by Judith Curry
Last week, Rep. Lamar Smith wrote an op-ed in the Washington Post entitled Overheated rhetoric on climate change doesn’t make for good policies. Critics are responding with . . . overheated rhetoric.
Lamar Smith is a Republican representing Texas in the U.S. House of Representatives and is chairman of the House Committee on Science, Space and Technology. I reproduce his op-ed in its entirety:
Climate change is an issue that needs to be discussed thoughtfully and objectively. Unfortunately, claims that distort the facts hinder the legitimate evaluation of policy options. The rhetoric has driven some policymakers toward costly regulations and policies that will harm hardworking American families and do little to decrease global carbon emissions. The Obama administration’s decision to delay, and possibly deny, the Keystone XL pipeline is a prime example.
The State Department has found that the pipeline will have minimal impact on the surrounding environment and no significant effect on the climate. Recent expert testimony before the House Committee on Science, Space and Technology confirms this finding. In fact, even if the pipeline is approved and is used at maximum capacity, the resulting increase in carbon dioxide emissionswould be a mere 12 one-thousandths of 1 percent (0.012 percent). There is scant scientific or environmental justification for refusing to approve the pipeline, a project that the State Department has also found would generate more than 40,000 U.S. jobs.
Among the facts that are clear, however, are that U.S. emissions contribute very little to global concentrations of greenhouse gas, and that even substantial cuts in these emissions are likely to have no effect on temperature. Data from the Energy Information Administration show, for example, that the United States cut carbon dioxide emissions by 12 percent between 2005 and 2012 while global emissions increased by 15 percent over the same period.
Using data from the Intergovernmental Panel on Climate Change (IPCC), a Science and Public Policy Institute paper published last month found that if the United States eliminated all carbon dioxide emissions, the overall impact on global temperature rise would be only 0.08 degrees Celsius by 2050.
Further confounding the debate are unscientific and often hyperbolic claims about the potential effects of a warmer world. In his most recent State of the Union address, President Obama said that extreme weather events have become “more frequent and intense,” and he linked Superstorm Sandy to climate change.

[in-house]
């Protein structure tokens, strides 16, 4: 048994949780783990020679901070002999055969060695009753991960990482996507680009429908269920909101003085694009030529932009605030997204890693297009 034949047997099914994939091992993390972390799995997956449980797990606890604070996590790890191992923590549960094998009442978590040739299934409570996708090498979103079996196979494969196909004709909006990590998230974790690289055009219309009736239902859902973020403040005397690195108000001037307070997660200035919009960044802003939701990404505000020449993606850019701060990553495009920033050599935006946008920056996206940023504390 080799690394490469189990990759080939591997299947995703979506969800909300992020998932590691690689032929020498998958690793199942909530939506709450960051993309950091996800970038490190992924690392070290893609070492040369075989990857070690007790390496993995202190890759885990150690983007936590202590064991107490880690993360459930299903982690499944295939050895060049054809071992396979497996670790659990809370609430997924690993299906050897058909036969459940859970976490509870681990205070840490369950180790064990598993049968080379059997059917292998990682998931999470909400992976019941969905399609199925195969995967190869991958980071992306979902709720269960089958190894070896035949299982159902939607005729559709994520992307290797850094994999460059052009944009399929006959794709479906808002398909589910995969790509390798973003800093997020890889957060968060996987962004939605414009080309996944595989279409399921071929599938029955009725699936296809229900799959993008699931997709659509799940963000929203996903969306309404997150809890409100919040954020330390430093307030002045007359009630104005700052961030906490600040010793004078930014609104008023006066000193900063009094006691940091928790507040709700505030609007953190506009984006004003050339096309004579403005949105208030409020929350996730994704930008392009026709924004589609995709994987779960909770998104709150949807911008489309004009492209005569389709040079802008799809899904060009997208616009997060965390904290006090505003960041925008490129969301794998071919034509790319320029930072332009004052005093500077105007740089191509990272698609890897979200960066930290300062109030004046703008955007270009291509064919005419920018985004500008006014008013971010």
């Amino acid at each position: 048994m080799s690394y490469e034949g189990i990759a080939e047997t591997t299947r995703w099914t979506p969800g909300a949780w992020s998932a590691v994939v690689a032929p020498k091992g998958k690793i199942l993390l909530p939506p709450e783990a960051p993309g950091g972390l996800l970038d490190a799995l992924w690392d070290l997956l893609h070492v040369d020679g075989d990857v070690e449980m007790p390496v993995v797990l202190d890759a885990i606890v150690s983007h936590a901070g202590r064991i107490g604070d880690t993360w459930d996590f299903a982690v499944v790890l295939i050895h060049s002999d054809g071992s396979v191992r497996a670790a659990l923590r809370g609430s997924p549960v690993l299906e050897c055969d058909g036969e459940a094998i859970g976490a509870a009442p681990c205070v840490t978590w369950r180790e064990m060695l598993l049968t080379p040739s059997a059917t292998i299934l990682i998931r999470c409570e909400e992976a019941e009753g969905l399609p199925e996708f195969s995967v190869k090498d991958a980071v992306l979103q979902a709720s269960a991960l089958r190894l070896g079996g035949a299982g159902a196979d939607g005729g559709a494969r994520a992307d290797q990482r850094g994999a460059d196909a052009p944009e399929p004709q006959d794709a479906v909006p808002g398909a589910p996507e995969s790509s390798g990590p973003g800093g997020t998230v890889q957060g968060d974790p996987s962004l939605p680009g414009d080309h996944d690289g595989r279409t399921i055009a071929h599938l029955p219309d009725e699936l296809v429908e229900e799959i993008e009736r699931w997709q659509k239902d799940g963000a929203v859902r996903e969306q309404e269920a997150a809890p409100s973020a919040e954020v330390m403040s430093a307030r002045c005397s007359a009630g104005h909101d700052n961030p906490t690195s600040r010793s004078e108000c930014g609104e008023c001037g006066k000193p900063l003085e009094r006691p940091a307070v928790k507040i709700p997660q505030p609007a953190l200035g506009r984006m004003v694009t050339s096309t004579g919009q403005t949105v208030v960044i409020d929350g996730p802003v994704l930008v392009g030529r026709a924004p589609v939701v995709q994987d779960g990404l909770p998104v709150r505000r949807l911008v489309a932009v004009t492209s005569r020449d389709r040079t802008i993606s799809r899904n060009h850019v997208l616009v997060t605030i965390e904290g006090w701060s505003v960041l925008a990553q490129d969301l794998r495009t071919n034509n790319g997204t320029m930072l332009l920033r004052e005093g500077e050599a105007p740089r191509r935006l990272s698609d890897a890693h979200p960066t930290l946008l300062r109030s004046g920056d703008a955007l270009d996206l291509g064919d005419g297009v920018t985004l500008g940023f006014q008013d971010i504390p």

But experts at the National Oceanic and Atmospheric Administration have told the New York Times that climate change had nothing to do with Superstorm Sandy. This is underscored by last year’s IPCC report stating that there is “high agreement” among leading experts that trends in weather disasters, floods, tornados and storms cannot be attributed to climate change. While these claims may make for good political theater, their effect on recent public policy choices hurts the economy.
Rep. Smith attended the recent Congressional Hearing on Policy-Relevant Climate Issues in Context where I presented testimony. Rep. Smith’s op-ed touches on some of the main themes included in my testimony, including global temperatures have held steady over the past 15 years, there is a great amount of uncertainty associated with climate science, climate models have overestimated recent warming, Hurricane Sandy can’t be attributed to global warming.
There has been considerable backlash against Smith’s op-ed. Some examples:
Eugene Robinson of WaPo writes a response in the San Antonio Express News (behind paywall):
Only someone who was ignorant of basic science — or deliberately being obtuse — could write a sentence like this one: “Contrary to the claims of those who want to strictly regulate carbon dioxide emissions and increase the cost of energy for all Americans, there is a great amount of uncertainty associated with climate science.”
Oh wait, that’s a quote from an op-ed in the Washington Post by Rep. Lamar Smith, R-Texas, chairman of the House Committee on Science, Space and Technology. Yes, this is the officially designated science expert in the U.S. House of Representatives. See what I mean about President Obama likely having to go it alone?
For the record, and for the umpteenth time, there is no “great amount of uncertainty” about whether the planet is warming or why. A new study looked at nearly 12,000 recently published papers by climate scientists and found that of those taking a position on the question, 97 percent agreed that humans are causing atmospheric warming by burning fossil fuels, which releases carbon dioxide and other greenhouse gases.
The mechanism by which carbon dioxide traps heat is well understood and can be observed in a laboratory setting. If Smith and other deniers wish to create the impression that there is an “on the other hand” argument to be made, they’ll need to come up with a radical new theory of physics.
Ryan Koronowski at ThinkProgress, some excerpts:
Rep. Smith made the case that “global temperatures have held steady over the past 15 years, despite rising greenhouse gas emissions.”
This is simply not the case. The overall trend line shows continued warming. 2010 was the hottest year on record. Every year of the decades of the 2000′s was warmer than the average temperature in the ’90s.
However, experts in the field explain that climate change makes hurricanes and Nor’Easters like Superstorm Sandy more powerful and more destructive. The experts that Rep. Smith tried to cite mainly focused on research saying that climate change has not increased the frequency of hurricanes. Climate scientists pointed to the link between climate change and the increased strength and intensity of storms.
Smith said that the EPA “proposed emissions standards that virtually prohibit new coal-fired power plants.” He goes on to say that regulating carbon emissions from power plants will “raise both electricity rates and gas prices — costing jobs and hurting the economy.”